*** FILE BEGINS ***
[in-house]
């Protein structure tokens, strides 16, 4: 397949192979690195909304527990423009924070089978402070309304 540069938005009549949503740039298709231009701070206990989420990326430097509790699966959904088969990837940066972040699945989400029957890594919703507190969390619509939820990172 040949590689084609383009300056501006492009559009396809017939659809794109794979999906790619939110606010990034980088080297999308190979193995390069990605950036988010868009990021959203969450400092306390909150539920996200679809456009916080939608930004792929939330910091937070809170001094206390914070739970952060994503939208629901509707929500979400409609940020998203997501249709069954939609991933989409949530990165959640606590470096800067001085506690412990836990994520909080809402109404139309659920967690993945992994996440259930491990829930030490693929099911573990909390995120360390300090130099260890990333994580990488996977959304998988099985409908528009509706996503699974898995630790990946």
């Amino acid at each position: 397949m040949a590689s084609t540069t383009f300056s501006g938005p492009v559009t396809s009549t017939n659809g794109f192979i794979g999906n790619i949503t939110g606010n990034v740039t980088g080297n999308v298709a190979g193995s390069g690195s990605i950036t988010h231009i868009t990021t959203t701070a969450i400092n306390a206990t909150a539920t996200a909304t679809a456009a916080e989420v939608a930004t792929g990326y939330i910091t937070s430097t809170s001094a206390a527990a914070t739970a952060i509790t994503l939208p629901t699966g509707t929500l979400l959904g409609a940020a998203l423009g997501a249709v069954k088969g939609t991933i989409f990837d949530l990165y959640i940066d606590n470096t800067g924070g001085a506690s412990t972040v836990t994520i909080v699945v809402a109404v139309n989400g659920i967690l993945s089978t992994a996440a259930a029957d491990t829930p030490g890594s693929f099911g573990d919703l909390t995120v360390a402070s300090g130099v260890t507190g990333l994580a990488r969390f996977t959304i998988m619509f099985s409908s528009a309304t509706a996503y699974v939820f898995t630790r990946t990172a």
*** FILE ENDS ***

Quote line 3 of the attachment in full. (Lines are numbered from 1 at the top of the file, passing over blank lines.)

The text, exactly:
């Amino acid at each position: 397949m040949a590689s084609t540069t383009f300056s501006g938005p492009v559009t396809s009549t017939n659809g794109f192979i794979g999906n790619i949503t939110g606010n990034v740039t980088g080297n999308v298709a190979g193995s390069g690195s990605i950036t988010h231009i868009t990021t959203t701070a969450i400092n306390a206990t909150a539920t996200a909304t679809a456009a916080e989420v939608a930004t792929g990326y939330i910091t937070s430097t809170s001094a206390a527990a914070t739970a952060i509790t994503l939208p629901t699966g509707t929500l979400l959904g409609a940020a998203l423009g997501a249709v069954k088969g939609t991933i989409f990837d949530l990165y959640i940066d606590n470096t800067g924070g001085a506690s412990t972040v836990t994520i909080v699945v809402a109404v139309n989400g659920i967690l993945s089978t992994a996440a259930a029957d491990t829930p030490g890594s693929f099911g573990d919703l909390t995120v360390a402070s300090g130099v260890t507190g990333l994580a990488r969390f996977t959304i998988m619509f099985s409908s528009a309304t509706a996503y699974v939820f898995t630790r990946t990172a």